Hezbollah has ‘locked-on’ to Israeli jets over Lebanon using Russian radar


The Lebanese militant group’s newest threat against Israel is shooting down IAF fighter jets using sophisticated radar acquired from Russia in Syria.

By i24news


Amid ongoing tension on Israel’s northern borders, a new threat has emerged for Israeli fighter pilots conducting spying missions in Lebanon, Walla reports.

Hezbollah fighters during a rally in Lebanon – Photo: Twitter

Using radar technology it has acquired since Russia’s entry into the Syrian civil war, Hezbollah has started using sophisticated radars to “lock on” to Israeli spy jets on reconnaissance flights over its northern neighbor.

The new technology can identify all Israeli fighter jets, according to sources within Israel’s security establishment. By locking on to the jets as targets, Walla says, Hezbollah can then fire missiles at them.

Nonetheless, the sophistication of Israel’s fighter fleet means they are equipped to deal with such threats, which enables them to detect and follow radars that threaten to lock onto them ahead of launching missiles.

In such an event, pilots can change their plane’s route, especially when they are simply on an intelligence-gathering mission.

Israeli security officials believe Hezbollah has acquired the technology through its ties with Russia, forged as a result of their mutual fight against Islamic State in Syria, Walla reported.

An Israeli F-15 I fighter jet takes off during an air show at the graduation ceremony of Israeli air force pilots at the Hatzerim base in the Negev desert, on June 27, 2013 – Jack Guez AFP/File

“The connection between Hezbollah, Russia and Syria have greatly changed the rules of the game in the region,” a security official was quoted as saying in Walla.

“Hezbollah is indicating to Israel that it is ready for the next stage.”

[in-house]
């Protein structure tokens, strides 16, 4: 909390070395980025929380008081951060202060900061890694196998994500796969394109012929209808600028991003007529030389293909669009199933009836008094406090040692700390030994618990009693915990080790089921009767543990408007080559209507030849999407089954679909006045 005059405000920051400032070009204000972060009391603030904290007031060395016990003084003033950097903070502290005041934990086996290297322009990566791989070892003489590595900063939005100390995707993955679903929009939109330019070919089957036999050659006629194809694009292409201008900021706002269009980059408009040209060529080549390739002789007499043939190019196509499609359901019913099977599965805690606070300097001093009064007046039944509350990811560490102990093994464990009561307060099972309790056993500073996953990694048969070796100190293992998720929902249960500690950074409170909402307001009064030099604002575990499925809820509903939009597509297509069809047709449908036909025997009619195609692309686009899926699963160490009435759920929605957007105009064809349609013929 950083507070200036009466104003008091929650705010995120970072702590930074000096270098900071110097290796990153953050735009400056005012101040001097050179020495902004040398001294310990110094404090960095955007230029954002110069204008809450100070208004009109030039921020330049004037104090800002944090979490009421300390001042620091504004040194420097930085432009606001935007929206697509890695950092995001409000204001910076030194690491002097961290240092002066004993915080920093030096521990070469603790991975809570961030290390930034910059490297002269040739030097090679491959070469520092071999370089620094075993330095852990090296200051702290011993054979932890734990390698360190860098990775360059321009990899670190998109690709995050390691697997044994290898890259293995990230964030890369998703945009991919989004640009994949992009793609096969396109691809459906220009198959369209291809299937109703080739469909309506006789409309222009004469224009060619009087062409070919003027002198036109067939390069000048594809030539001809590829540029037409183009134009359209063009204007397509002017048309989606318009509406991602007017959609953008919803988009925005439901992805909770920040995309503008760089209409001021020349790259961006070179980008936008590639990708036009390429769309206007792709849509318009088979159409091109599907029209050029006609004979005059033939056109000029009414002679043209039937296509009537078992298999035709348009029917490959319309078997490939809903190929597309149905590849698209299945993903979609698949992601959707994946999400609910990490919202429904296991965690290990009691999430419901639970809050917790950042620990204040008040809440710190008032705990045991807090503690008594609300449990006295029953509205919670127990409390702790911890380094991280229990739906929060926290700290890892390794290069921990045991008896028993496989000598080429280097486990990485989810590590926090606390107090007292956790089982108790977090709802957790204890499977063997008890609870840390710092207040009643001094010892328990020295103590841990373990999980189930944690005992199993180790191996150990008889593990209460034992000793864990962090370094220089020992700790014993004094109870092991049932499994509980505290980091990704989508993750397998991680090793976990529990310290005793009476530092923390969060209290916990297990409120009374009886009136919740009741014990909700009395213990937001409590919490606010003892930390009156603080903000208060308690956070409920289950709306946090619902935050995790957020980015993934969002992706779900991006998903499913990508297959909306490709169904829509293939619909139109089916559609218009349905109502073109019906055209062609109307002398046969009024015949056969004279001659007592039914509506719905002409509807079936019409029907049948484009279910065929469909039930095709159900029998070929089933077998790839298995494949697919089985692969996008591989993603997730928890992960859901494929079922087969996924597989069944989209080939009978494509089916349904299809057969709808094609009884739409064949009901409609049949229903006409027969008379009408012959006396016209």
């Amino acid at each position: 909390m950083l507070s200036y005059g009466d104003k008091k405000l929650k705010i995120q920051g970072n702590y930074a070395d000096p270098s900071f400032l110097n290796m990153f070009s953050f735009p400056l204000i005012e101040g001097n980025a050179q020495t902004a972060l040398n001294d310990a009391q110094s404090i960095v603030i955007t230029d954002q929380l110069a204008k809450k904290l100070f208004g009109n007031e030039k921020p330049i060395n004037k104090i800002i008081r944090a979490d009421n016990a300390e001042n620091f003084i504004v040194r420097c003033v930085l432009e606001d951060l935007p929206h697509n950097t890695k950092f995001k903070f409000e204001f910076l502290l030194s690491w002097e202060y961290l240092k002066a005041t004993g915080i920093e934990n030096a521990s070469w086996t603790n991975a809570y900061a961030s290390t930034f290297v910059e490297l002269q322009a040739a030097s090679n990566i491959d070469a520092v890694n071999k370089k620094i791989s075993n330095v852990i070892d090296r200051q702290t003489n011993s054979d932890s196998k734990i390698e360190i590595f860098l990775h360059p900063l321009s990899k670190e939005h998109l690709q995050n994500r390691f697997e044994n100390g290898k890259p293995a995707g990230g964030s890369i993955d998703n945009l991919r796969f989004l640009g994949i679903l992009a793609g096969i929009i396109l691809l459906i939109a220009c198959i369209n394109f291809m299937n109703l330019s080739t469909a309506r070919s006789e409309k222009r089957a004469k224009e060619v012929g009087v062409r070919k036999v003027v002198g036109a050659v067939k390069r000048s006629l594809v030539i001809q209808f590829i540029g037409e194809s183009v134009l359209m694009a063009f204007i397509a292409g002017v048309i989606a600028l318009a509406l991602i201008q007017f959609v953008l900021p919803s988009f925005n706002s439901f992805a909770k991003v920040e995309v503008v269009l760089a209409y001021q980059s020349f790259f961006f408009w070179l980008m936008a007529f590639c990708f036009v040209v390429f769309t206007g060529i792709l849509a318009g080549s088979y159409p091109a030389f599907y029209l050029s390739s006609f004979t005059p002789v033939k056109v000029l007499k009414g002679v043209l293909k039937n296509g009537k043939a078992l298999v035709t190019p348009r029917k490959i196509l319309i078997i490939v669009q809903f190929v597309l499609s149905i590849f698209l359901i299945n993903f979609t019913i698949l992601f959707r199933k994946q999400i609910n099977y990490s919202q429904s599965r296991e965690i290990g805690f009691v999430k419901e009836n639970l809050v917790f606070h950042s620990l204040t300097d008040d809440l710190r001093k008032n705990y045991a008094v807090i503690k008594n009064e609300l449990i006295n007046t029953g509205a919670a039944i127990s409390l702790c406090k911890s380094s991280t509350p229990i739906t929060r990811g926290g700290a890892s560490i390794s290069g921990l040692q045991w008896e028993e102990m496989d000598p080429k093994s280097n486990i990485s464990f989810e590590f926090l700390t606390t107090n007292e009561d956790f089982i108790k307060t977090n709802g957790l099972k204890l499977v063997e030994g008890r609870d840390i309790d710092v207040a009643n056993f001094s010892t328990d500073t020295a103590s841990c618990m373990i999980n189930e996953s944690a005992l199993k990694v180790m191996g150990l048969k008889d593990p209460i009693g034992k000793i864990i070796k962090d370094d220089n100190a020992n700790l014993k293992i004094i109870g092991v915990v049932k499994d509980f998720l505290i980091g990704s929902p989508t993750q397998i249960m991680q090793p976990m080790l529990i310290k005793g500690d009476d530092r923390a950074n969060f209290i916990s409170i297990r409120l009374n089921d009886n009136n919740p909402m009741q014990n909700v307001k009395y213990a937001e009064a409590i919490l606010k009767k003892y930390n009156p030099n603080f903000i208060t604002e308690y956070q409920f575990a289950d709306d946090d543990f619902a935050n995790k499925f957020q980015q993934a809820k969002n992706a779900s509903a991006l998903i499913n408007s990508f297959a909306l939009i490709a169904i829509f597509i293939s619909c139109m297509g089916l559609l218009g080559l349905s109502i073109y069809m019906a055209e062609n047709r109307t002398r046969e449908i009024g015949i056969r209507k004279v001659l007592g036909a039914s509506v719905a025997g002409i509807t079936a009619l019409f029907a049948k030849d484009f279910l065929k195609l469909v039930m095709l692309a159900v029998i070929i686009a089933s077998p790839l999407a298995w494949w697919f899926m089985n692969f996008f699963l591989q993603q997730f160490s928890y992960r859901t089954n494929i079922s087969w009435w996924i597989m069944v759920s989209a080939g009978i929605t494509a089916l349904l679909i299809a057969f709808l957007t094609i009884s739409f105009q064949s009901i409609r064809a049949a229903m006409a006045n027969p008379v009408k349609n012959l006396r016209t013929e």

During the last all-out war between Israel and Hezbollah in 2006, the Shi’ite militant group hit just one Israeli fighter jet using an anti-tank missile, but while the aircraft was grounded. In the wake of the war, Hezbollah began acquiring advanced anti-aircraft weapons from Iran and Syria, Walla says.

The Israel Air Force has on several occasions attacked weapons convoys making their way from Syria to Lebanon over the last few years, according to foreign media reports.

In January, The Daily Beast reported that the Russians are supplying Hezbollah with sophisticated weaponry, including precision ground-to-ground missiles,
long-range tactical missiles, laser guided rockets, and anti-tank weapons.

The Hezbollah militants who told The Daily Beast about the arms transfers said that the group, the Assad regime and Iran have a “relationship of complete coordination” and that Hezbollah is receiving the arms “with no strings attached.”

“We are strategic allies in the Middle East right now—the Russians are our allies and give us weapons,” one of the Hezbollah officers in charge of five units in Syria told The Daily Beast.


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  1. Normanx says:

    Testing enemy radar to determine what CM’s to use when the time comes. I believe Harop can do the job.

    • Agreed. But that’s usually a weapon kept available in the vicinity of a target who’s position is not yet detected, but will become available for a short window of time in the very near future. The IDF has numerous choices in its bag of countermeasures. I’ll leave the choosing to the generals.
      BTW IAI’s Harop is a cool way to respond.

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